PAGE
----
Vintage Stuff feature originally published in Automobile August 1992
The electronic continuously variable transmission (ECVT) on today’s Subarus first appeared in the Sixties on Dutch cars made by a company called DAF. We talked to a man who owns a whole stable of them.
“I take them in like lost kittens,” says Kazmier Wysocki about his DAFs, microcars, and electric vehicles. Especially DAFs. The Hackensack, New Jersey, resident owns 15 of the distinctive little Dutch cars in various condition.
Wysocki’s interest in electric cars led him to DAFs. From a former converter (who had electrified about 25 DAFs), Kaz purchased a leftover that still had its original engine. That was more than 10 years ago. Now Wysocki is president of the DAF Club USA (about six members) and, along with Californian Bill Radke, is probably the biggest DAF enthusiast in the United States.
Why DAF? Although the 750-cc horizontally opposed twin is a purported paragon of reliability – if not horsepower – Kaz was fascinated by the DAF Variomatic, a continuously variable-ratio transmission based on large rubber vee belts and a pair of centrifugally controlled pulleys. The sides of the front (drive) pulleys move closer with speed, forcing the belt to ride higher and changing the effective diameter of the pulley; spring-loaded rear (driven) pulleys separate as the belt length stays constant. An engine vacuum override holds lower ratios for acceleration or hill-climbing. As with Subaru’s steel-belted ECVT, changing the relative sizes of the pulleys varies the drive ratio for stepless no-shift driving.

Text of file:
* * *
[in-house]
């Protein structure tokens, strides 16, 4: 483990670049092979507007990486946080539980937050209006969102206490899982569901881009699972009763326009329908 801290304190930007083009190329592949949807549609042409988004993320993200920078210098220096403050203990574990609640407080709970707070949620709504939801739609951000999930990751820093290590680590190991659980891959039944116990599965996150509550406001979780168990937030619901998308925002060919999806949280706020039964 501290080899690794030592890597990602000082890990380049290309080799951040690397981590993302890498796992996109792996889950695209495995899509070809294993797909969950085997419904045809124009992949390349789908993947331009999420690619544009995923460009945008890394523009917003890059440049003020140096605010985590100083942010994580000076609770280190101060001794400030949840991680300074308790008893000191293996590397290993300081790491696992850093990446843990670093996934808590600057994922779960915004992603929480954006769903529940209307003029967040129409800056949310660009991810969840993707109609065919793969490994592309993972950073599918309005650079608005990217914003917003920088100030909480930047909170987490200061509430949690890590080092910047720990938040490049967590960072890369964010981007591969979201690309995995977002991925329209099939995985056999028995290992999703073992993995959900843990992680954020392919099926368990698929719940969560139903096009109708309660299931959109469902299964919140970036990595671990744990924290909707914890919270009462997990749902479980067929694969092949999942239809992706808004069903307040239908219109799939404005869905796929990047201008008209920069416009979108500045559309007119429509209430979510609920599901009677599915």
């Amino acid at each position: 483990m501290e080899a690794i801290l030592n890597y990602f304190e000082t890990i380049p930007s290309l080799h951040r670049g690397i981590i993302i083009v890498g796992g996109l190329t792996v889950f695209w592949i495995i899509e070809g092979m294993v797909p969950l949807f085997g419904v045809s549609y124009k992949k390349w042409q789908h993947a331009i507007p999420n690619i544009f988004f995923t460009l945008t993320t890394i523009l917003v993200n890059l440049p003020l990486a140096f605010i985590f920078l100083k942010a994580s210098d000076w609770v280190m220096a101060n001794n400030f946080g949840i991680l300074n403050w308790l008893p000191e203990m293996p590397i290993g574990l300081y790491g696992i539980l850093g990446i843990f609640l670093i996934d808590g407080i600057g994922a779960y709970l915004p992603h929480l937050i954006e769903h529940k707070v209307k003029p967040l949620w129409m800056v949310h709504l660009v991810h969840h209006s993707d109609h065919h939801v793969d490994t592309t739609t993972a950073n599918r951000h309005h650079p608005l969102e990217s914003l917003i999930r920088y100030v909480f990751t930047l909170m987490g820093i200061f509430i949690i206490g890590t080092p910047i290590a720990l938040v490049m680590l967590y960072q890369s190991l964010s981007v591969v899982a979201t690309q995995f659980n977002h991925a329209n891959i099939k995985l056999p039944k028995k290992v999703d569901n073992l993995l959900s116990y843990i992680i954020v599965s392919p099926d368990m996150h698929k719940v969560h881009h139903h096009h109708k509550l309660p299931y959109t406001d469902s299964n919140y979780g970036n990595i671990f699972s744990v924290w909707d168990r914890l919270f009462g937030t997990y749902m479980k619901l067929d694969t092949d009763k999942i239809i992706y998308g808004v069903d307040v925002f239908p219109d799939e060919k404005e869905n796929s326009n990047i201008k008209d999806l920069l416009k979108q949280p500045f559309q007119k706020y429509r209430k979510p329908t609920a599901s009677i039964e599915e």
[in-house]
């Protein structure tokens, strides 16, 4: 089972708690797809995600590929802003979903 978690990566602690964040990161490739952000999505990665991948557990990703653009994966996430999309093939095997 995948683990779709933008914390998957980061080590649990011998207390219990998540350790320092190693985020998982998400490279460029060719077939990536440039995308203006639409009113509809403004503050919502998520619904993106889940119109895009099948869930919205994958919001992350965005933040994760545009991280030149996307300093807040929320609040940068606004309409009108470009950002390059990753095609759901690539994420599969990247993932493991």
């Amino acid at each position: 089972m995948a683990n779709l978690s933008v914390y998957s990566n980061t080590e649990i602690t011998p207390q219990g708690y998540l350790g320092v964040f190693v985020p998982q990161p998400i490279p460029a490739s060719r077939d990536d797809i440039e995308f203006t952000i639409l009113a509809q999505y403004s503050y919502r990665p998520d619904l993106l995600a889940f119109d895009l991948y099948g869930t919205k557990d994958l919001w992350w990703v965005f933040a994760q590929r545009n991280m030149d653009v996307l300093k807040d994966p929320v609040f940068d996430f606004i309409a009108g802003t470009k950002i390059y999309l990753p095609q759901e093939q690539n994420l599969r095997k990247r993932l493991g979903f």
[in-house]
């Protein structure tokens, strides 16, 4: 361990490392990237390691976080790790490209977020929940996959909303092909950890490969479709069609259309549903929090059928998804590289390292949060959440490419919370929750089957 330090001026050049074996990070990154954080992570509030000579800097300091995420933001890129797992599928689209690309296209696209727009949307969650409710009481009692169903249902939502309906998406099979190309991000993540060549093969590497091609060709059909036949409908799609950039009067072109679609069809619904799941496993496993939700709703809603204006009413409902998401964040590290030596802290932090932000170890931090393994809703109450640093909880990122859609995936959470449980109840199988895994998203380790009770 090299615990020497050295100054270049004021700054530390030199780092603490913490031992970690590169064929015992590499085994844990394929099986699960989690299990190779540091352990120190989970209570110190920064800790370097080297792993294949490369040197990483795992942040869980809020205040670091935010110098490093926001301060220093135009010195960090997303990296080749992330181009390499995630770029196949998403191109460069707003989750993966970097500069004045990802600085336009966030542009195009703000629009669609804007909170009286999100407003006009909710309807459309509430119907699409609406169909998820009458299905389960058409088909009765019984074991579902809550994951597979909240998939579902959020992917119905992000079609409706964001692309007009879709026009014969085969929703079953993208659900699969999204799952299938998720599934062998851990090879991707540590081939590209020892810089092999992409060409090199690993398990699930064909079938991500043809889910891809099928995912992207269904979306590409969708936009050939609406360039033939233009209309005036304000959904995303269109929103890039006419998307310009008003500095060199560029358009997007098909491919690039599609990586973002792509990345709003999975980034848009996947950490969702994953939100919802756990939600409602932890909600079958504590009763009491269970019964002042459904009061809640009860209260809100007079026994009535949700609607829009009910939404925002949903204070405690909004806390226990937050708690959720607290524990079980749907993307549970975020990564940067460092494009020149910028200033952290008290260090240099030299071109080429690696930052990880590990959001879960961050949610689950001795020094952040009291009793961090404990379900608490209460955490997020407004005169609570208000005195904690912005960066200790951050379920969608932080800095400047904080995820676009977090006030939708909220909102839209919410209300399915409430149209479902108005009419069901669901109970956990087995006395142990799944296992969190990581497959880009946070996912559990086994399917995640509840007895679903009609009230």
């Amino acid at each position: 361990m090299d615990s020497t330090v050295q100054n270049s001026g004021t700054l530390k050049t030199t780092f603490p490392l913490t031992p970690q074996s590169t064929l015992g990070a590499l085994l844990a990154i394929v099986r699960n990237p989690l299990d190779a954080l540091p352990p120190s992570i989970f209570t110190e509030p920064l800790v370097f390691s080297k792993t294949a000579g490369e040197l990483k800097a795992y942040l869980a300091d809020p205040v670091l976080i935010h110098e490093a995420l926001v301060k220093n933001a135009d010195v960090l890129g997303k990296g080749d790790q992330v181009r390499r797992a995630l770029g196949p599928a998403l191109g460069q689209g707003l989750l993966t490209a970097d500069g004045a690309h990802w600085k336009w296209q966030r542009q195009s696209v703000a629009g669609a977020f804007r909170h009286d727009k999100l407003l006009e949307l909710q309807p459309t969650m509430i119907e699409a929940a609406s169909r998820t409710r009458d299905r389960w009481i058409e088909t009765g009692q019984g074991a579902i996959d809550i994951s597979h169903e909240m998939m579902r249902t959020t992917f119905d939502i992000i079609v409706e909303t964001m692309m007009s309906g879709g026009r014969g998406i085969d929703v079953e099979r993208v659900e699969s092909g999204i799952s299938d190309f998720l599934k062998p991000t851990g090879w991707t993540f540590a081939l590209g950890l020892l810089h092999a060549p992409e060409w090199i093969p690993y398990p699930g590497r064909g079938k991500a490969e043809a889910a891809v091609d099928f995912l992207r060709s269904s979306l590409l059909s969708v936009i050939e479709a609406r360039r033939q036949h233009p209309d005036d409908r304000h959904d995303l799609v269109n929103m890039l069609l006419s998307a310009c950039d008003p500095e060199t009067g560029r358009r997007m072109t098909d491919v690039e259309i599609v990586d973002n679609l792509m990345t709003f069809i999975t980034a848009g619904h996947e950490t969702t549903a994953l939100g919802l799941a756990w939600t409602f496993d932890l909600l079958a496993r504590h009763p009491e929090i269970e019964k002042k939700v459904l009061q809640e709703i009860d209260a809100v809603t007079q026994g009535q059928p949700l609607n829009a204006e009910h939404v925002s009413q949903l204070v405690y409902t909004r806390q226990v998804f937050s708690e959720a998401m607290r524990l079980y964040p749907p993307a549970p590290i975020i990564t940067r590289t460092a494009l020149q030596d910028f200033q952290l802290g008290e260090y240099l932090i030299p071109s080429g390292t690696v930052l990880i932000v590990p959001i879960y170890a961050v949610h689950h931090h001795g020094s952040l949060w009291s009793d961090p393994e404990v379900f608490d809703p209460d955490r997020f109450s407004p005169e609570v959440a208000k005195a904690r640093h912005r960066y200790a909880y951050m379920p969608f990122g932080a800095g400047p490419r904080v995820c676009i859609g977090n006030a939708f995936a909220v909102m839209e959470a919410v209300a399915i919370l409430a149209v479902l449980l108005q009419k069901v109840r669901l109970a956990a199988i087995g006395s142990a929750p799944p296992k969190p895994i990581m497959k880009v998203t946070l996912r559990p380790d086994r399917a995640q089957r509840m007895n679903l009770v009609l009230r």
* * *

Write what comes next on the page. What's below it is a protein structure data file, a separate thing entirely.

The first DAF car, the 594-cc model 600, was built in 1958. The engine grew by 25 percent in 1961 for the DAF 750, followed in ’63 by a “luxury” model, the Daffodil. During the early Sixties, several tries at selling DAFs in the United States failed. A less than macho image and a 0-to-50-mph time of 22 seconds doomed it in the land of the Falcon and the Chevy II. DAFs were popular in Europe, despite a reputation as a grandmother’s car. Shift-for-themselves Europeans dismissed the Variomatic rather than the car’s small size despite another engine enlargement (850 cc) and then the use of the 1108-cc Renault as DAF’s biggest engine. To its credit, the DAF performed well in rallies (the twin belt system gave a form of limited slip), and several Formula 3 cars were campaigned by a factory team. DAF continue to build heavy trucks (with conventional transmissions), but Volvo bought the car business in 1975. To this day, the Variomatic is an option on Volvo’s 430.
We drove Kaz’s Renault-powered 1974 model 66 military vehicle and the 1963 model 33 Combi, a panel-van affair with a torquey DAF twin. Both easily matched urban traffic and climbed a steep viaduct – hills are hard to come by in Hackensack – without slowing. The Combi, though, is as Spartan as the armymobile – a low fuel warning light subs for a gas gauge. (Daffodil models have a nice flower on the steering wheel hub, though.) The floor shifter has three positions: forward, neutral, and reverse. Don’t rev the engine in neutral before selecting a gear. That will spend the driveshaft, and you have to wait for it to stop before the gears, located between the drive pulleys, will engage without clashing. Remember to use the parking brake, too, because the centrifugal clutch won’t hold the car when the engine is off.
Last year, Wysocki attended the tenth-anniversary meet of the international DAF club in Holland, an event attended by 1,000 DAF cars. He brought back, as a gift, a 1962 DAF 750 pickup truck. Another little lost kitten comes home.